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I'm using tags to identify release versions and to identify "development complete" commits for tasks. Doing a git tag I get a list like the following.

> git tag
v0.1.0
task_1768
task_2011
task_1790
task_1341
v0.1.1
task_2043
task_2311
v0.1.2

Assuming that all tags point to commits on master branch, is there a way to list all tags since some tag? For example, to generate a list of all tasks included in the v0.1.2 release -- I'm looking for something like the following (which is not an actual command).

> git tag -l "task_*" --since v0.1.1

To get output like the following.

task_2043
task_2311

Is there a way to do this with git tag?

Is there a way to do this with git rev-list?

(Or some other git command?)

UPDATE

Based on the answers and comments the following is what I'm currently using.

> git log v0.1.1.. --decorate | grep -Eow 'tag: ([a-zA-Z0-9.-_]*)' | awk '{ print substr($0, 6); }'
task_2043
task_2311
v0.1.2

> git log v0.1.1.. --decorate | grep -Eow 'tag: ([a-zA-Z0-9.-_]*)' | awk '{ print substr($0, 6); }' | grep -Eo 'task_.*'
task_2043
task_2311

SECOND UPDATE

New selected answer. This is exactly what I was looking for initially. Much more elegant.

> git tag --contains v0.1.1
v0.1.1
task_2043
task_2311
v0.1.2

> git tag --contains v0.1.1 | grep -Eo 'task_.*'
task_2043
task_2311
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2  
When you say "since" do you mean "all tags that point to commits not reachable from master" or do you mean "all tags that point to commits with a commit/authorship date newer than the one pointed to by master?" The two are different and will yield different results. –  cdhowie Jan 10 '13 at 0:07
    
Good question. I mean "all tags that point to commits with a commit/authorship date newer than the one pointed to by v0.1.1." –  countfloortiles Jan 10 '13 at 0:09
    
I'm on my way out so I can't draft a solution at the moment, but I'm pretty sure that there is no one Git command that will do this. You will likely need to write a short shell script that iterates through the output of git tag, fetches the commit (or authorship) timestamp from each one as well as from HEAD and compares the two. –  cdhowie Jan 10 '13 at 0:11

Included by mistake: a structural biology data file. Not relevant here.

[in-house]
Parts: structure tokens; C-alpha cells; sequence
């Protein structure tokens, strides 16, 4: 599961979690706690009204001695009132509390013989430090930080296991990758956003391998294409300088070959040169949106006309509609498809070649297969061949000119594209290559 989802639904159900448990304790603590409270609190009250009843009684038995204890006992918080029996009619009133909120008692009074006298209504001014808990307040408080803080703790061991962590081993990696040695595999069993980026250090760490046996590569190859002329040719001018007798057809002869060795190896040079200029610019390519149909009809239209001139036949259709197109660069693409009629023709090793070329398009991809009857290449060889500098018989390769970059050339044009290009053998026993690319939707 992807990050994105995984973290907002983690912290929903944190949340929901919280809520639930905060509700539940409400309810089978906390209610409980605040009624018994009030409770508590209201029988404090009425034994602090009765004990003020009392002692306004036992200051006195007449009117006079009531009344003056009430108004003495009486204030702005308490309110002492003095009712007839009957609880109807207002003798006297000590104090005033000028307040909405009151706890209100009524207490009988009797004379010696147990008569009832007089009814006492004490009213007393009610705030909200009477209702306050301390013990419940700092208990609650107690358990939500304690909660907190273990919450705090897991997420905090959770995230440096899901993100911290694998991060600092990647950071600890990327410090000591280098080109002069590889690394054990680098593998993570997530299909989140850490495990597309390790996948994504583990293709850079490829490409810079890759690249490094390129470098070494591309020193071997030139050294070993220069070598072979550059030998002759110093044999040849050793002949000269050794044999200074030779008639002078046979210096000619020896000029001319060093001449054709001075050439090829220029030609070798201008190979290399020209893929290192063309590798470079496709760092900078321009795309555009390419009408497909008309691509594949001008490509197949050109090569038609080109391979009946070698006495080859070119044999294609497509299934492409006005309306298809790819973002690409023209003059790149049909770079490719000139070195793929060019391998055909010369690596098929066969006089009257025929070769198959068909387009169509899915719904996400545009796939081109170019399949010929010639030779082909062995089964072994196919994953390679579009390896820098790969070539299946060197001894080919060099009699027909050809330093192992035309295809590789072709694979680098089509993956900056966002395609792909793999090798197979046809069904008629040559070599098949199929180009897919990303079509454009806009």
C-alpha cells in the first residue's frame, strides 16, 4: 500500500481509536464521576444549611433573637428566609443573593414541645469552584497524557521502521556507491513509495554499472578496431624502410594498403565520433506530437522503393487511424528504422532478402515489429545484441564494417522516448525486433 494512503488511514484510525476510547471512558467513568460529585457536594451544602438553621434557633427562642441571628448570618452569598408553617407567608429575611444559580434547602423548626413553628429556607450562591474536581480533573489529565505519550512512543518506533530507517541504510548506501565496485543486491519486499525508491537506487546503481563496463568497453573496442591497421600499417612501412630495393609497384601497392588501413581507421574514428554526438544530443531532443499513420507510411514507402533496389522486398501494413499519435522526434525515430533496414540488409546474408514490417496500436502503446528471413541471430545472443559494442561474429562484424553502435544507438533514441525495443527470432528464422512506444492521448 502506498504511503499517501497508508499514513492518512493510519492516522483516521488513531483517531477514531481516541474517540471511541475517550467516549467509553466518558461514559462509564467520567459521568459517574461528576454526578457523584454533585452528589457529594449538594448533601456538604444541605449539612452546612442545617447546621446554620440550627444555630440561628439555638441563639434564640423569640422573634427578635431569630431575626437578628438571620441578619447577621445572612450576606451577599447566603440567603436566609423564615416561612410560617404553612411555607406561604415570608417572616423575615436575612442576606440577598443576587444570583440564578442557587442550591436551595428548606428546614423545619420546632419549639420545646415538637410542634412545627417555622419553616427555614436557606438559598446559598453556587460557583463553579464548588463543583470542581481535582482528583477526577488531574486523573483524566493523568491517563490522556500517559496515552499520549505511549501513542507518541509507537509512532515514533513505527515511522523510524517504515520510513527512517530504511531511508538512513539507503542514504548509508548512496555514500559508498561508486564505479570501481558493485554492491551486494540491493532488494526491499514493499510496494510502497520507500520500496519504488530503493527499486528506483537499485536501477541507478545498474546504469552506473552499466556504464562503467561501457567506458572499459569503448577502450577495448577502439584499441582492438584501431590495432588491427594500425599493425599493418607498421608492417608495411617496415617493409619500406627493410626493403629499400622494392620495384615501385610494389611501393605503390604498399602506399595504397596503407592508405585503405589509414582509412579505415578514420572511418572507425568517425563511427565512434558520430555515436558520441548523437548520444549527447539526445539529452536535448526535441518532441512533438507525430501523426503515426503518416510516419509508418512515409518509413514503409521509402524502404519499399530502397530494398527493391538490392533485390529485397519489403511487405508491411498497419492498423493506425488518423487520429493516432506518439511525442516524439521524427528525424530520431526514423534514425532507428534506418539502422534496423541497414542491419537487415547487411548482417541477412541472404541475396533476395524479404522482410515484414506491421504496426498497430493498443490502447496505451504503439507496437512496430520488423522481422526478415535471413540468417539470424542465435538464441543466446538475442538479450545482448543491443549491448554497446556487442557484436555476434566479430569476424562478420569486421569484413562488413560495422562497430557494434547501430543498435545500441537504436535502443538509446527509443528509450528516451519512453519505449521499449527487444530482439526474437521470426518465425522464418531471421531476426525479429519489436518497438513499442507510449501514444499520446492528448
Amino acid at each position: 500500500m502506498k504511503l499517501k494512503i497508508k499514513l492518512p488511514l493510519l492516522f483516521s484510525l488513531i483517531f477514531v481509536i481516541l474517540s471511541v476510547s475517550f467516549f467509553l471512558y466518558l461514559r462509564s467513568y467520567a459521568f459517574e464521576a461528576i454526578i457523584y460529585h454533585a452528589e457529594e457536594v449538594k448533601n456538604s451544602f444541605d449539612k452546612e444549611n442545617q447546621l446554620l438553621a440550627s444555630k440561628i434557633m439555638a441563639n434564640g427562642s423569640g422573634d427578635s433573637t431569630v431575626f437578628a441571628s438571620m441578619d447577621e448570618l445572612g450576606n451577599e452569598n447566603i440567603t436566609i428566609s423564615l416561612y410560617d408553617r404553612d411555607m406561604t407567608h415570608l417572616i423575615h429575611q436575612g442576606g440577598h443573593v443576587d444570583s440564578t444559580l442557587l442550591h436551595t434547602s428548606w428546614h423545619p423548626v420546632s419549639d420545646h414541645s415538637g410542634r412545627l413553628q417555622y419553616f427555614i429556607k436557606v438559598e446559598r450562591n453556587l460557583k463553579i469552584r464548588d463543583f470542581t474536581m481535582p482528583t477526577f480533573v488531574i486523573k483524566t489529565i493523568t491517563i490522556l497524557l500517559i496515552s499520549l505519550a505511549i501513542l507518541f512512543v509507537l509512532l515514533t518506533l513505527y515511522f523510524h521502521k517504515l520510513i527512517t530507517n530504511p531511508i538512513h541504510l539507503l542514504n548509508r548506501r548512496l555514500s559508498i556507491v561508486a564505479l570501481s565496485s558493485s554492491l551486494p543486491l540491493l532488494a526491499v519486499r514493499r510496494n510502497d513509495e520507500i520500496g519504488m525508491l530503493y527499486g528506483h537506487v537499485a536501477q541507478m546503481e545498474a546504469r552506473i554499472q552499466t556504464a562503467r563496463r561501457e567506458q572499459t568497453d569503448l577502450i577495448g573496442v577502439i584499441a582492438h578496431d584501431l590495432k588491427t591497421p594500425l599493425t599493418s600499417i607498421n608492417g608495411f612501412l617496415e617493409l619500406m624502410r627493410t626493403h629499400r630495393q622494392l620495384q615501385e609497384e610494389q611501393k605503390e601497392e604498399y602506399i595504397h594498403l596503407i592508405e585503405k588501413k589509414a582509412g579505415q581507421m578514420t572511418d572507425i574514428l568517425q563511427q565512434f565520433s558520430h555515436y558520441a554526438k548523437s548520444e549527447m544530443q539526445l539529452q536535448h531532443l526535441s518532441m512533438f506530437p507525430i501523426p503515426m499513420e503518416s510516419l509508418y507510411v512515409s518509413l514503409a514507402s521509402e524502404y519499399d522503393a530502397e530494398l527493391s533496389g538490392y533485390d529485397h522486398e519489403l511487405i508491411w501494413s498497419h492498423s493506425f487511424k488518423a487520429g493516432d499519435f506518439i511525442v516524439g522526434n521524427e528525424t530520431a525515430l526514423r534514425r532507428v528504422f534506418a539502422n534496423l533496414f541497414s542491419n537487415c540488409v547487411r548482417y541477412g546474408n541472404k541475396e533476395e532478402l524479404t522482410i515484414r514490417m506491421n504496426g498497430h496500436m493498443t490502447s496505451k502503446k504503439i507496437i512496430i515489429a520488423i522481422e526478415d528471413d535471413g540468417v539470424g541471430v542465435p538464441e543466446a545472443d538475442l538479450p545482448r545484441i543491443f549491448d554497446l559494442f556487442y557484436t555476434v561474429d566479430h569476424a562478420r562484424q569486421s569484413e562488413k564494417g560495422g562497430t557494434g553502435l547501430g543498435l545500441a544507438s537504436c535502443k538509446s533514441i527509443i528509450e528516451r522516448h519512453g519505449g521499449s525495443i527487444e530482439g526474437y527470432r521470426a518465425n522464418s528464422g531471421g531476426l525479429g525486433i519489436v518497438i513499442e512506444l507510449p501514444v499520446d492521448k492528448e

3 Answers 3

up vote 3 down vote accepted

git tag --contains v0.1.1 will show you all tags that contain the given tag -- i.e. tags from which you can trace back in history and reach the given tag.

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Yes, this is even better!!! –  countfloortiles Jan 13 '13 at 3:30

you can provide a range for git log:

git log v1.1.0..

now you add the --decorate option which will list tags. There are other options you can add to log to limit the list to just the interesting ones or grep it for "tag":

git log v1.1.0.. --decorate | grep 'tag:'
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1  
+1 Nice and clean; something like git log v0.1.1.. --decorate | awk '/tag:/{sub(/)$/, "", $4); print $4}' is probably very close to the desired output. –  cbuckley Jan 10 '13 at 0:41
    
Here's what works for my purposes: git log v0.1.1.. --decorate | grep -Eow 'tag: (task_[a-zA-Z0-9.-_]*)' | grep -Eo 'task.*' –  countfloortiles Jan 10 '13 at 16:30

You can use git rev-list to give you all revisions reachable by following the links from master, excluding any that can also be reached from v0.1.1:

git rev-list --tags master --not v0.1.1

You can then run that through git describe:

git describe --abbrev=0 --tags `git rev-list --tags master --not v0.1.1`

This may give you duplicate copies of the tags (and will likely include v0.1.1 itself), but it should be a start to getting the list you require.

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Thanks. That's a good alternative approach. –  countfloortiles Jan 10 '13 at 20:07

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